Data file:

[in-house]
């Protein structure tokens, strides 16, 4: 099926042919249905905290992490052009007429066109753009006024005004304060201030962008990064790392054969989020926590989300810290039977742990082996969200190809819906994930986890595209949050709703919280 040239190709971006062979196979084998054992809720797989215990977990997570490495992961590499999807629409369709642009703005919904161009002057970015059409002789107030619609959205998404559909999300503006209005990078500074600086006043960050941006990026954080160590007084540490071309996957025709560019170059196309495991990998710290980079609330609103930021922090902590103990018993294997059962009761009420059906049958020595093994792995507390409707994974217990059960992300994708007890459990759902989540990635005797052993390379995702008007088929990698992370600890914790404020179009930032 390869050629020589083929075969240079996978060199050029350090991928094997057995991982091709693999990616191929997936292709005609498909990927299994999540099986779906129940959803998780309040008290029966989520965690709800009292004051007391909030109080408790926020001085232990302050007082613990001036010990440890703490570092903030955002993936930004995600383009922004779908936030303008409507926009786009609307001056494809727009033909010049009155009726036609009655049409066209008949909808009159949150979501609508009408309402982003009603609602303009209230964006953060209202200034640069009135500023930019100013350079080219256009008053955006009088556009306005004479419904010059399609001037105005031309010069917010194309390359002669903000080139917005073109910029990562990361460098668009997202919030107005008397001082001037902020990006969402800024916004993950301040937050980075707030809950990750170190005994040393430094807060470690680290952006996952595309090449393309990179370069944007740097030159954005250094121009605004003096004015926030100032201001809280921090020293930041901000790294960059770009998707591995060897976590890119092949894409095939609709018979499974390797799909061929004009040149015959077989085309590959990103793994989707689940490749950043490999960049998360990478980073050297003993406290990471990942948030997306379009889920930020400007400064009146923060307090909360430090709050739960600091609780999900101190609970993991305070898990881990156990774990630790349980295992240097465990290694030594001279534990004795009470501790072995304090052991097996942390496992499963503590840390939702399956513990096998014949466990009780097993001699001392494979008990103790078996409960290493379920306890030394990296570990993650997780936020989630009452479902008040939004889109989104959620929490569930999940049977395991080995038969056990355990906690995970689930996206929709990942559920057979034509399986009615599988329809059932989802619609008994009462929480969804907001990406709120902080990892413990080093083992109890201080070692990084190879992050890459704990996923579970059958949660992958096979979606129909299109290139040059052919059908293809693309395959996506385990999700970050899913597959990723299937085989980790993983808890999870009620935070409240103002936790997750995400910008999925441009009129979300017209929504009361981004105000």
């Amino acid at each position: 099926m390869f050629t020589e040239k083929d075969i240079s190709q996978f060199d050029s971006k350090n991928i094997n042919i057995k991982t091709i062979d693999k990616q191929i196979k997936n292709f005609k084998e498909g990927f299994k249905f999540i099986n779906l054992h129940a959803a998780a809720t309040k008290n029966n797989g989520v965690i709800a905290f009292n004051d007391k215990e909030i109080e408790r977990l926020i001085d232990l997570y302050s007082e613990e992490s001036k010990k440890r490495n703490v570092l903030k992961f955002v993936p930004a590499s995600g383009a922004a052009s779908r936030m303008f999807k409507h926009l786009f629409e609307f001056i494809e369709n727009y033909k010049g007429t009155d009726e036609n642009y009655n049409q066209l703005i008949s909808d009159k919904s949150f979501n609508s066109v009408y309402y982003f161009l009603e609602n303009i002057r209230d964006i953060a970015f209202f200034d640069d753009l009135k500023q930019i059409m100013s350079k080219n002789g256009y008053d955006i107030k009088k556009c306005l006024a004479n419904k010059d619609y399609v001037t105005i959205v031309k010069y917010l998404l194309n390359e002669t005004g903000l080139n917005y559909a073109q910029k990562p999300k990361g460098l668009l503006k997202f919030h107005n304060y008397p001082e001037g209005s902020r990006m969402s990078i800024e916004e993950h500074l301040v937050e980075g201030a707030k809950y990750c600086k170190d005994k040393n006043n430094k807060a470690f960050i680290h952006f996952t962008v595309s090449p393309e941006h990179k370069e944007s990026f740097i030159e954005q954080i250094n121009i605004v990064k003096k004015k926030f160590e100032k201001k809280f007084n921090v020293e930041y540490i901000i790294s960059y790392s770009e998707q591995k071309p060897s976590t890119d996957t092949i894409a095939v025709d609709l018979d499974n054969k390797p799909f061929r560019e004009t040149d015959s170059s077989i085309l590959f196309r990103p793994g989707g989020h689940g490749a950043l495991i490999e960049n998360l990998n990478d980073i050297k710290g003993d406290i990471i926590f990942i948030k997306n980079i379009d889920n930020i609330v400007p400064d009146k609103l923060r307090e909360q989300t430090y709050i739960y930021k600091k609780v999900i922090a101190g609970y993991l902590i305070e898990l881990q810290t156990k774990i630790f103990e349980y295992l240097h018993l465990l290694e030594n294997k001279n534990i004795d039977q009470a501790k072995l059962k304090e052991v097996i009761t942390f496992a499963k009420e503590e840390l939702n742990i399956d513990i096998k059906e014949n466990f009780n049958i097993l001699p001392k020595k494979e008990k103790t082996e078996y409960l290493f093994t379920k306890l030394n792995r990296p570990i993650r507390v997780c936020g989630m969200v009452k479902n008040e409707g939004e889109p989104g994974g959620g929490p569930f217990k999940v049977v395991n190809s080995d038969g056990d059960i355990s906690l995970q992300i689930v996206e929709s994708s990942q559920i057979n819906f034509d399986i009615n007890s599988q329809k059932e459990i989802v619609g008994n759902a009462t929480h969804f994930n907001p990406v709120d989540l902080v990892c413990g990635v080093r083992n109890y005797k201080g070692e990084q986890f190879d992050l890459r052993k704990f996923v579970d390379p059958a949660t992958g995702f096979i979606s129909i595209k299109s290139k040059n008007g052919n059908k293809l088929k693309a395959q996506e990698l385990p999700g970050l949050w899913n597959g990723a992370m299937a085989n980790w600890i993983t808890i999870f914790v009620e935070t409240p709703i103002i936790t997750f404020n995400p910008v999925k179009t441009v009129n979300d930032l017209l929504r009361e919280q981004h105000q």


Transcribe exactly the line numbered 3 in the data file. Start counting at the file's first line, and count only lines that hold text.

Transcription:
């Amino acid at each position: 099926m390869f050629t020589e040239k083929d075969i240079s190709q996978f060199d050029s971006k350090n991928i094997n042919i057995k991982t091709i062979d693999k990616q191929i196979k997936n292709f005609k084998e498909g990927f299994k249905f999540i099986n779906l054992h129940a959803a998780a809720t309040k008290n029966n797989g989520v965690i709800a905290f009292n004051d007391k215990e909030i109080e408790r977990l926020i001085d232990l997570y302050s007082e613990e992490s001036k010990k440890r490495n703490v570092l903030k992961f955002v993936p930004a590499s995600g383009a922004a052009s779908r936030m303008f999807k409507h926009l786009f629409e609307f001056i494809e369709n727009y033909k010049g007429t009155d009726e036609n642009y009655n049409q066209l703005i008949s909808d009159k919904s949150f979501n609508s066109v009408y309402y982003f161009l009603e609602n303009i002057r209230d964006i953060a970015f209202f200034d640069d753009l009135k500023q930019i059409m100013s350079k080219n002789g256009y008053d955006i107030k009088k556009c306005l006024a004479n419904k010059d619609y399609v001037t105005i959205v031309k010069y917010l998404l194309n390359e002669t005004g903000l080139n917005y559909a073109q910029k990562p999300k990361g460098l668009l503006k997202f919030h107005n304060y008397p001082e001037g209005s902020r990006m969402s990078i800024e916004e993950h500074l301040v937050e980075g201030a707030k809950y990750c600086k170190d005994k040393n006043n430094k807060a470690f960050i680290h952006f996952t962008v595309s090449p393309e941006h990179k370069e944007s990026f740097i030159e954005q954080i250094n121009i605004v990064k003096k004015k926030f160590e100032k201001k809280f007084n921090v020293e930041y540490i901000i790294s960059y790392s770009e998707q591995k071309p060897s976590t890119d996957t092949i894409a095939v025709d609709l018979d499974n054969k390797p799909f061929r560019e004009t040149d015959s170059s077989i085309l590959f196309r990103p793994g989707g989020h689940g490749a950043l495991i490999e960049n998360l990998n990478d980073i050297k710290g003993d406290i990471i926590f990942i948030k997306n980079i379009d889920n930020i609330v400007p400064d009146k609103l923060r307090e909360q989300t430090y709050i739960y930021k600091k609780v999900i922090a101190g609970y993991l902590i305070e898990l881990q810290t156990k774990i630790f103990e349980y295992l240097h018993l465990l290694e030594n294997k001279n534990i004795d039977q009470a501790k072995l059962k304090e052991v097996i009761t942390f496992a499963k009420e503590e840390l939702n742990i399956d513990i096998k059906e014949n466990f009780n049958i097993l001699p001392k020595k494979e008990k103790t082996e078996y409960l290493f093994t379920k306890l030394n792995r990296p570990i993650r507390v997780c936020g989630m969200v009452k479902n008040e409707g939004e889109p989104g994974g959620g929490p569930f217990k999940v049977v395991n190809s080995d038969g056990d059960i355990s906690l995970q992300i689930v996206e929709s994708s990942q559920i057979n819906f034509d399986i009615n007890s599988q329809k059932e459990i989802v619609g008994n759902a009462t929480h969804f994930n907001p990406v709120d989540l902080v990892c413990g990635v080093r083992n109890y005797k201080g070692e990084q986890f190879d992050l890459r052993k704990f996923v579970d390379p059958a949660t992958g995702f096979i979606s129909i595209k299109s290139k040059n008007g052919n059908k293809l088929k693309a395959q996506e990698l385990p999700g970050l949050w899913n597959g990723a992370m299937a085989n980790w600890i993983t808890i999870f914790v009620e935070t409240p709703i103002i936790t997750f404020n995400p910008v999925k179009t441009v009129n979300d930032l017209l929504r009361e919280q981004h105000q």